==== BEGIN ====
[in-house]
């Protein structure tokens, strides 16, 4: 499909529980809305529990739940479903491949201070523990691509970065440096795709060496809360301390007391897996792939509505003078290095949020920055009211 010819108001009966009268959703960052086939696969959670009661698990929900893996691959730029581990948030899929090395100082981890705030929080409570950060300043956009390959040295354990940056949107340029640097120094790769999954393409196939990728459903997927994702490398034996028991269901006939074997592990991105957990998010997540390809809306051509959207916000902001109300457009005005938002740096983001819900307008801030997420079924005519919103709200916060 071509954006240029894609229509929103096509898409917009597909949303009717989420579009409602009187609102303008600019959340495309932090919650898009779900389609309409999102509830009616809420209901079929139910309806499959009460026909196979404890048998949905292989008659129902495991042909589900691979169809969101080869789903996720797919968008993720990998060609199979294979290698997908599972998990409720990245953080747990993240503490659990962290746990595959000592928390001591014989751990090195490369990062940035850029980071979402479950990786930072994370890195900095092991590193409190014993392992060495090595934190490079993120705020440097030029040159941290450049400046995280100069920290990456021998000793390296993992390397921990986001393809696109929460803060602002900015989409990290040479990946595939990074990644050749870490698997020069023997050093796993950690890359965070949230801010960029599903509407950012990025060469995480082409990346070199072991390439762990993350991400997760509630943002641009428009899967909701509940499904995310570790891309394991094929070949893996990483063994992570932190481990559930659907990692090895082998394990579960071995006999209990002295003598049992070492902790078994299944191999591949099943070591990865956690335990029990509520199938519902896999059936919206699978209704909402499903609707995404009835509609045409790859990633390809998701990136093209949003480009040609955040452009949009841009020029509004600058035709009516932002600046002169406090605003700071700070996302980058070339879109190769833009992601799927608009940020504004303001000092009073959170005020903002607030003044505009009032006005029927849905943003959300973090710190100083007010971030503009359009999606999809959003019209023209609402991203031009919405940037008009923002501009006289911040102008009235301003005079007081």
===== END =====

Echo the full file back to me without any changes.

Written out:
[in-house]
């Protein structure tokens, strides 16, 4: 499909529980809305529990739940479903491949201070523990691509970065440096795709060496809360301390007391897996792939509505003078290095949020920055009211 010819108001009966009268959703960052086939696969959670009661698990929900893996691959730029581990948030899929090395100082981890705030929080409570950060300043956009390959040295354990940056949107340029640097120094790769999954393409196939990728459903997927994702490398034996028991269901006939074997592990991105957990998010997540390809809306051509959207916000902001109300457009005005938002740096983001819900307008801030997420079924005519919103709200916060 071509954006240029894609229509929103096509898409917009597909949303009717989420579009409602009187609102303008600019959340495309932090919650898009779900389609309409999102509830009616809420209901079929139910309806499959009460026909196979404890048998949905292989008659129902495991042909589900691979169809969101080869789903996720797919968008993720990998060609199979294979290698997908599972998990409720990245953080747990993240503490659990962290746990595959000592928390001591014989751990090195490369990062940035850029980071979402479950990786930072994370890195900095092991590193409190014993392992060495090595934190490079993120705020440097030029040159941290450049400046995280100069920290990456021998000793390296993992390397921990986001393809696109929460803060602002900015989409990290040479990946595939990074990644050749870490698997020069023997050093796993950690890359965070949230801010960029599903509407950012990025060469995480082409990346070199072991390439762990993350991400997760509630943002641009428009899967909701509940499904995310570790891309394991094929070949893996990483063994992570932190481990559930659907990692090895082998394990579960071995006999209990002295003598049992070492902790078994299944191999591949099943070591990865956690335990029990509520199938519902896999059936919206699978209704909402499903609707995404009835509609045409790859990633390809998701990136093209949003480009040609955040452009949009841009020029509004600058035709009516932002600046002169406090605003700071700070996302980058070339879109190769833009992601799927608009940020504004303001000092009073959170005020903002607030003044505009009032006005029927849905943003959300973090710190100083007010971030503009359009999606999809959003019209023209609402991203031009919405940037008009923002501009006289911040102008009235301003005079007081």